Arizona lawmakers call for medical marijuana testing; end to 'Wild West' mentality

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A Republican lawmaker has persuaded nearly the entire Legislature to sign on in support of his proposal to require medical marijuana to be tested for mold and agricultural chemicals.

The proposal from Sen. Sonny Borrelli would appropriate $2 million from the state's huge medical marijuana fund to do the testing. It also would lower the $150 annual fee that patients need to pay to get a medical marijuana card to $50 and $25 for a renewal.

Borrelli has 78 co-sponsors for his measure, including the Republican and Democratic leaders in the House and Senate. There are 90 members of the Legislature.

The Lake Havasu City lawmaker said Monday that he wants to ensure patients know what they are consuming.

"Customers need to know what's going on with this stuff they are buying that they are convinced that it's going to help them," Borrelli said.

"Right now, there's no regulation whatsoever. It's the Wild West. There are some good dispensaries out there that are doing this right, and we want to make sure the others do the same," he said.

During the announcement, lawmakers referenced an investigation by Arizona's Family last month that found mold on medical marijuana sold in Phoenix.

Co-sponsor Rep. Mark Cardenas (D-Phoenix) said after the report, the bill gained traction with some cannabis business owners who had previously opposed testing due to concerns about additional cost.

"The opposition kind of went away at that point," he said.

[RELATED: Lab tests find mold on medical marijuana sold in Phoenix; 'It should be pulled off the shelf']

The proposal was embraced by the Arizona Marijuana Industry Trade Association.

"The industry isn't necessarily going to be jumping up and down for slightly more regulations, but the industry has to look at it as a whole," said MITA founder Demitri Downing. "The end result is best for the citizens, the patients, and the voters."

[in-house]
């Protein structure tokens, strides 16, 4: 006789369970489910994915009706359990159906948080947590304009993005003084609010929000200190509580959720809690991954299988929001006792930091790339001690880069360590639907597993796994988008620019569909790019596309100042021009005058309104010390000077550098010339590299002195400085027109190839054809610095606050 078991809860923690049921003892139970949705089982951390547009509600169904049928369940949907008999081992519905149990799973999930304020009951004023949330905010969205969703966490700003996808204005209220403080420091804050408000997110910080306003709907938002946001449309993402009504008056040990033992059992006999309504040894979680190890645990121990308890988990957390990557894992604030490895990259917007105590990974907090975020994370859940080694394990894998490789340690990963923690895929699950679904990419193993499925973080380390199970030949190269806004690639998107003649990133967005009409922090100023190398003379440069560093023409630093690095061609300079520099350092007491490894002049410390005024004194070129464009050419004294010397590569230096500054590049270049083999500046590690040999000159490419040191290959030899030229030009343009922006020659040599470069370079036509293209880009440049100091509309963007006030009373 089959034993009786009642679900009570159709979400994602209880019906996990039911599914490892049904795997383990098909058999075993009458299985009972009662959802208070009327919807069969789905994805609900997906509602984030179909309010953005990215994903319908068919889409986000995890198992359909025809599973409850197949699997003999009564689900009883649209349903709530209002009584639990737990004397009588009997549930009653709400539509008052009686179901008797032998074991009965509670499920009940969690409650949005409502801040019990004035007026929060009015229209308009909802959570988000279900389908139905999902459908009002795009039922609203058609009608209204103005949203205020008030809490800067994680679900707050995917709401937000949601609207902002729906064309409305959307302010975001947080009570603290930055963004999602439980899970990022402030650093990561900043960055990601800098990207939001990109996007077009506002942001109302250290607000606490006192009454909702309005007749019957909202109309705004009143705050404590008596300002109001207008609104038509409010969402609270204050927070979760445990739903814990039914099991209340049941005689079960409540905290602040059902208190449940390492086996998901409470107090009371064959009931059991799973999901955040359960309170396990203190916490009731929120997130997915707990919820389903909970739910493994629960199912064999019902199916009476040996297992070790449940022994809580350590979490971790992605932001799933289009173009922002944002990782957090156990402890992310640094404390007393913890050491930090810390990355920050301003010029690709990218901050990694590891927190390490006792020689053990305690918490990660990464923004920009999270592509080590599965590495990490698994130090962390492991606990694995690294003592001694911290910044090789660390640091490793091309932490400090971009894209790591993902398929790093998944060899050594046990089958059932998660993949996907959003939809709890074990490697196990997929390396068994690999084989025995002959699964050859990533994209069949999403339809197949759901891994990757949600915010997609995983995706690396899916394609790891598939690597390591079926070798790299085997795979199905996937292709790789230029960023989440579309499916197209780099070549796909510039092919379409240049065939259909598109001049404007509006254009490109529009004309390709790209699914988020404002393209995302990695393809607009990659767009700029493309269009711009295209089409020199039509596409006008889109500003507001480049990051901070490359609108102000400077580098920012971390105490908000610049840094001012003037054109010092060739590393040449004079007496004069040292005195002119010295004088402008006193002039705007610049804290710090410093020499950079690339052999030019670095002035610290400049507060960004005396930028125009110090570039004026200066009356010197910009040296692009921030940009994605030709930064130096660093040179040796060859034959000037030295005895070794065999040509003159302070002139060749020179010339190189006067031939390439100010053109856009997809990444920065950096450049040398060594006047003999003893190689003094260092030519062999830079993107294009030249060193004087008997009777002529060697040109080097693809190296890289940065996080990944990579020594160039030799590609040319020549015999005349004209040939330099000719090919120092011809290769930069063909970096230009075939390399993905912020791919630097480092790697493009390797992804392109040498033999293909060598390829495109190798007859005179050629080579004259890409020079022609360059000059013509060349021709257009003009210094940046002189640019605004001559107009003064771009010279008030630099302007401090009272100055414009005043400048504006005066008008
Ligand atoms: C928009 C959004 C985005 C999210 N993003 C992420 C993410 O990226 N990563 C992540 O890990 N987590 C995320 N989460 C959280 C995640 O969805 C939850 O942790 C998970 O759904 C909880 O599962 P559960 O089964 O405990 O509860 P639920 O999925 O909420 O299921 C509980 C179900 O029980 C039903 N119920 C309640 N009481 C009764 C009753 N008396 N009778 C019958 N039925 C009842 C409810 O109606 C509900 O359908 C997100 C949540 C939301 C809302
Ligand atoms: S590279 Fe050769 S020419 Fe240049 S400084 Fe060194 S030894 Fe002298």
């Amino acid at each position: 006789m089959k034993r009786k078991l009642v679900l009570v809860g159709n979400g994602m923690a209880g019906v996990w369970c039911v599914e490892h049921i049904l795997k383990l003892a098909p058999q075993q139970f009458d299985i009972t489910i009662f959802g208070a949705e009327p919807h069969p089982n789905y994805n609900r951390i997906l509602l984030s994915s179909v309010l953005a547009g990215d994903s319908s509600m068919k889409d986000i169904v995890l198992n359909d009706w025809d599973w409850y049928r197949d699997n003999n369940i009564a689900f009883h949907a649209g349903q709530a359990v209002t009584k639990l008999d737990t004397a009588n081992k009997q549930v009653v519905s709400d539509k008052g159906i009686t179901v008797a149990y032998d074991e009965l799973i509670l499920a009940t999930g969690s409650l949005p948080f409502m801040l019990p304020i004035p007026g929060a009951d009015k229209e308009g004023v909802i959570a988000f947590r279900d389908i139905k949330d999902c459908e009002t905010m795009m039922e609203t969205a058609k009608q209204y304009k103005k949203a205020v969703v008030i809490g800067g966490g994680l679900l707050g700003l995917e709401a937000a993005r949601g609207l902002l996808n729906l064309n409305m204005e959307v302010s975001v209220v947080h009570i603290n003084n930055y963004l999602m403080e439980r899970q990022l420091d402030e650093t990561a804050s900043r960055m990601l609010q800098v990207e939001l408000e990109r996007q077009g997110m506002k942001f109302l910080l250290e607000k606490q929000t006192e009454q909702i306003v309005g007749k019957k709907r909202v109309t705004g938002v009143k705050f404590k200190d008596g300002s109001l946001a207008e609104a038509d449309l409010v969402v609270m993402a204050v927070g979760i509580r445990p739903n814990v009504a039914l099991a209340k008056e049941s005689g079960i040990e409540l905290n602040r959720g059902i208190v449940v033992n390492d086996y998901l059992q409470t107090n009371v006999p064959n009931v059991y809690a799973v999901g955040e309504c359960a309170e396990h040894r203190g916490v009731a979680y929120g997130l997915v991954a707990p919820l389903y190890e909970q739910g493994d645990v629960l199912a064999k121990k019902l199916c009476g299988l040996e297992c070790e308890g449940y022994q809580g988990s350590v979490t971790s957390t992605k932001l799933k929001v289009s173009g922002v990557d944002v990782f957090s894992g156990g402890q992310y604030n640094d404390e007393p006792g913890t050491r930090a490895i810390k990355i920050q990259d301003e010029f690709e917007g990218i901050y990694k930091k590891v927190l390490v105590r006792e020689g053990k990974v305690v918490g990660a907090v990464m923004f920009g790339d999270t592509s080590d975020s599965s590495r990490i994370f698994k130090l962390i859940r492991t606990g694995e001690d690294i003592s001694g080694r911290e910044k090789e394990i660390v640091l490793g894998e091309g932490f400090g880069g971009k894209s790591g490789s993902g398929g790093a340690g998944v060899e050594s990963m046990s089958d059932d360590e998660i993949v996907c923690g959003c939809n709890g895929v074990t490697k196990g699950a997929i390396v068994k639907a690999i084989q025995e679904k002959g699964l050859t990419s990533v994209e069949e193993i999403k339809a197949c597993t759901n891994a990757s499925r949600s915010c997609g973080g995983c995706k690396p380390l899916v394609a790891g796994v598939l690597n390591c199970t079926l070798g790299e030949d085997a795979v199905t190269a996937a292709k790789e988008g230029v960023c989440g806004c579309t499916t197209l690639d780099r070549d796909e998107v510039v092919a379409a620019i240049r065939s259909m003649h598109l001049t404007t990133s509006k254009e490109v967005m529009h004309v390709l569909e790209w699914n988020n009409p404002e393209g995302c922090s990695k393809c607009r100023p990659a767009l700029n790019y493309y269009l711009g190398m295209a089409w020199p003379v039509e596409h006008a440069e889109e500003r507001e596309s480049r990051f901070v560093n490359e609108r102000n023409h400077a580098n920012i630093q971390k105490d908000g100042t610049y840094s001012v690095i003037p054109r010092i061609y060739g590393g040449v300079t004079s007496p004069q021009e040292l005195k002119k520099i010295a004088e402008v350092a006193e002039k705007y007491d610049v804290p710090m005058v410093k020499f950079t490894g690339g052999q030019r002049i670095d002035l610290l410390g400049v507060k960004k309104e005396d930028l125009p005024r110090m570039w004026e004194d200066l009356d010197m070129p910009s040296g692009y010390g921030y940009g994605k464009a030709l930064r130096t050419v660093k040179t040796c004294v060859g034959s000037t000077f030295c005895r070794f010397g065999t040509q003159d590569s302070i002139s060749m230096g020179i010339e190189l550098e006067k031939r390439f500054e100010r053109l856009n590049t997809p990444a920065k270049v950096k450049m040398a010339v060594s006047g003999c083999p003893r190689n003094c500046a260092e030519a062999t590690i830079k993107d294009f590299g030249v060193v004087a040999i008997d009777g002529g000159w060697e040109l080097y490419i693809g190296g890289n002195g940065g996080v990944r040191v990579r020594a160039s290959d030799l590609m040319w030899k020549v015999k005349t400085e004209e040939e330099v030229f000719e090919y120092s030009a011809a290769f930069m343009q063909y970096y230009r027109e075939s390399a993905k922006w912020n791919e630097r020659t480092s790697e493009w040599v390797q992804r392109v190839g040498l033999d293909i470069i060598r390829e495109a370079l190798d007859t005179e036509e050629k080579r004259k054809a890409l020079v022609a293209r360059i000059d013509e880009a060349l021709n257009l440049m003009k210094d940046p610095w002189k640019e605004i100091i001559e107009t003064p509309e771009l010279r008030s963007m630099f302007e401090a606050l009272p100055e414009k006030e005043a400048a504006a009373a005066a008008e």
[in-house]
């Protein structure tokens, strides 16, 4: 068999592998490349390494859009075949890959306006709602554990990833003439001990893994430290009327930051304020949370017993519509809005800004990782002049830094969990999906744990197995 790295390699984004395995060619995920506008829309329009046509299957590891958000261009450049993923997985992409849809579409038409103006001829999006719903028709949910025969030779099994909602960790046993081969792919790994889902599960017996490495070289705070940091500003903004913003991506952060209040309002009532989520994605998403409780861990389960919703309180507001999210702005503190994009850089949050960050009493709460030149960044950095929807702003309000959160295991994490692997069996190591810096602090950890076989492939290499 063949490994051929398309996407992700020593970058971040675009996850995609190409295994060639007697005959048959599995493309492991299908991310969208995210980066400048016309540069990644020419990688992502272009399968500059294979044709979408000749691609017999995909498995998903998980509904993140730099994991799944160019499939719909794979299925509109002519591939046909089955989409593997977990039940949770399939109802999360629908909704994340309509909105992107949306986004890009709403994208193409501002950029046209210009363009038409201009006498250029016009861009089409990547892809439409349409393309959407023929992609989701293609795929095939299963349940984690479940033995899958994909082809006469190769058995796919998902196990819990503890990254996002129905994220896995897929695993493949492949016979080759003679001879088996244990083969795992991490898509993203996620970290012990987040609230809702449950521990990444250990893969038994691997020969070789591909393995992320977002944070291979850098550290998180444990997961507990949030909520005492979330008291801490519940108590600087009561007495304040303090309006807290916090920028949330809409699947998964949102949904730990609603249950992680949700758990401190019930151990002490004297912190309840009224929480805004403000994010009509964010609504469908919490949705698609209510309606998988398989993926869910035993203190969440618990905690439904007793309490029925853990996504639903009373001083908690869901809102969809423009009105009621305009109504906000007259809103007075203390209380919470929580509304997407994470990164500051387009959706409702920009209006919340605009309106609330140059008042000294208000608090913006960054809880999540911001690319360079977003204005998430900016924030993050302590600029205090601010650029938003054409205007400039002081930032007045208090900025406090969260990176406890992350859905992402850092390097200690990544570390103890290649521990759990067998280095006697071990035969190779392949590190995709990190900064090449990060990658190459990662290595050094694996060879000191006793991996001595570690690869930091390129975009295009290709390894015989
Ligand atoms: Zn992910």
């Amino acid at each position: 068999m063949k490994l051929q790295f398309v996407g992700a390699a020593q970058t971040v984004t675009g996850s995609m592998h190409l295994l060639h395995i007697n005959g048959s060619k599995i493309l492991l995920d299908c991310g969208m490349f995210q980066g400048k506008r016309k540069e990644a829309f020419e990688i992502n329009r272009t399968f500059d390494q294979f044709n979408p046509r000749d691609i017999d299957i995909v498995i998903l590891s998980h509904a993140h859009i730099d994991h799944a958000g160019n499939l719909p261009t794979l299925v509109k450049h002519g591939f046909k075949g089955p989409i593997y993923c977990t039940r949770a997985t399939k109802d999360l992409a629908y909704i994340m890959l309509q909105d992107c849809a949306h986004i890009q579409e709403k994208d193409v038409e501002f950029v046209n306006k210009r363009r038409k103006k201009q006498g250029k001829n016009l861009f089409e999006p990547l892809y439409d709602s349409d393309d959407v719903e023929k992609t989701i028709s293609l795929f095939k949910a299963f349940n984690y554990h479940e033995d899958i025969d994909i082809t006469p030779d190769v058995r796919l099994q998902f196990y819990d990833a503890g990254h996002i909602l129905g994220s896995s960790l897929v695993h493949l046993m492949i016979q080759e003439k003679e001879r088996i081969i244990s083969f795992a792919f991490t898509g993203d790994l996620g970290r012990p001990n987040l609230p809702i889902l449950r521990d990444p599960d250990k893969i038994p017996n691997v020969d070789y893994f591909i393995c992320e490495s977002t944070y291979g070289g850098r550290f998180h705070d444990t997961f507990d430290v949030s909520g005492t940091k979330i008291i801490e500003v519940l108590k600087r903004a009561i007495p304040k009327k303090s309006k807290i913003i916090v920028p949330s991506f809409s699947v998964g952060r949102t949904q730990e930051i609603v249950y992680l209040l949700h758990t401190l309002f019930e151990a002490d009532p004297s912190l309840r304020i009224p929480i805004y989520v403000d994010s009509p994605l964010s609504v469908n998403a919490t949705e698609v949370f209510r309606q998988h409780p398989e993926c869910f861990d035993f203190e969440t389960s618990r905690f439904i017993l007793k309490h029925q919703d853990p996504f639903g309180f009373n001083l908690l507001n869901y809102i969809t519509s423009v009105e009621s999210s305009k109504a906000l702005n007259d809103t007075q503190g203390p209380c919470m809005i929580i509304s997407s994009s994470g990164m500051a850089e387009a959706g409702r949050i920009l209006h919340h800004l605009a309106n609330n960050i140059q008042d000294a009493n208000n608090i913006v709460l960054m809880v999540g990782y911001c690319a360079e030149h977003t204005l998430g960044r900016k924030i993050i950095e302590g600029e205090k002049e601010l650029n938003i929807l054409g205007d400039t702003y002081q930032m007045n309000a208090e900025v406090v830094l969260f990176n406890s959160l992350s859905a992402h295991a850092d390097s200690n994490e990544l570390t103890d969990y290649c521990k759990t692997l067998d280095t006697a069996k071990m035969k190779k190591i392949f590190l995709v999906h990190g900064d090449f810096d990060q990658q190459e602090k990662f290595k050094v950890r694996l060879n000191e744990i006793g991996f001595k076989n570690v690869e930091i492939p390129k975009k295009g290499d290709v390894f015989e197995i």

[RELATED: Business owners weigh in on new bill designed to regulate medical marijuana safety]

Borrelli's proposal would require the state Department of Agriculture to test for pesticides and other chemicals, paid for with the $2 million from the fund. The Health Services Department would set up testing to ensure marijuana is free of mold, and potentially write rules on potency testing, using money currently sitting in the fund.

"From an industry perspective I am certainly not opposed to it," said Laura Bianchi, who heads the cannabis department at Scottsdale-based Rose Law Group and represents a large number of companies growing, distributing and selling medical marijuana. "In fact I think testing requirements are an important component of any medical product."

The program would be funded by the state's medical marijuana fund, which has $35 million available and is growing by the year because fees far exceed the costs of running the program.

Bianchi said the lack of a testing requirement is a "huge gap" in the state' voter-approved medical marijuana program. She noted that many retailers are doing testing either in-house or through third-party labs.

She criticized the current $150 fee patients must pay annually to get or renew a medical marijuana card once they have a doctor's recommendation, calling it "ridiculous."

"No. 1, it's something that a physician has said will help them medically, but it's not covered by insurance so the cost can be great," Bianchi said. "And then to have them pay that every year, I just think that's an astronomical fee."

A group of patients sued the state over the fee in 2016, arguing it was set well above what voters intended when they passed the 2010 initiative legalizing sales. A judge tossed the lawsuit, saying they didn't have the right to sue over an administrative decision.

Borrelli said the lower fee is a no-brainer.

"It's kind of hard for even the department to justify sitting on (nearly) $40 million," he said. "So $50 is reasonable, a renewal fee of $25 is very reasonable."

Because the proposal amends a voter-approved law, it will require a three-fourths majority of the Legislature.

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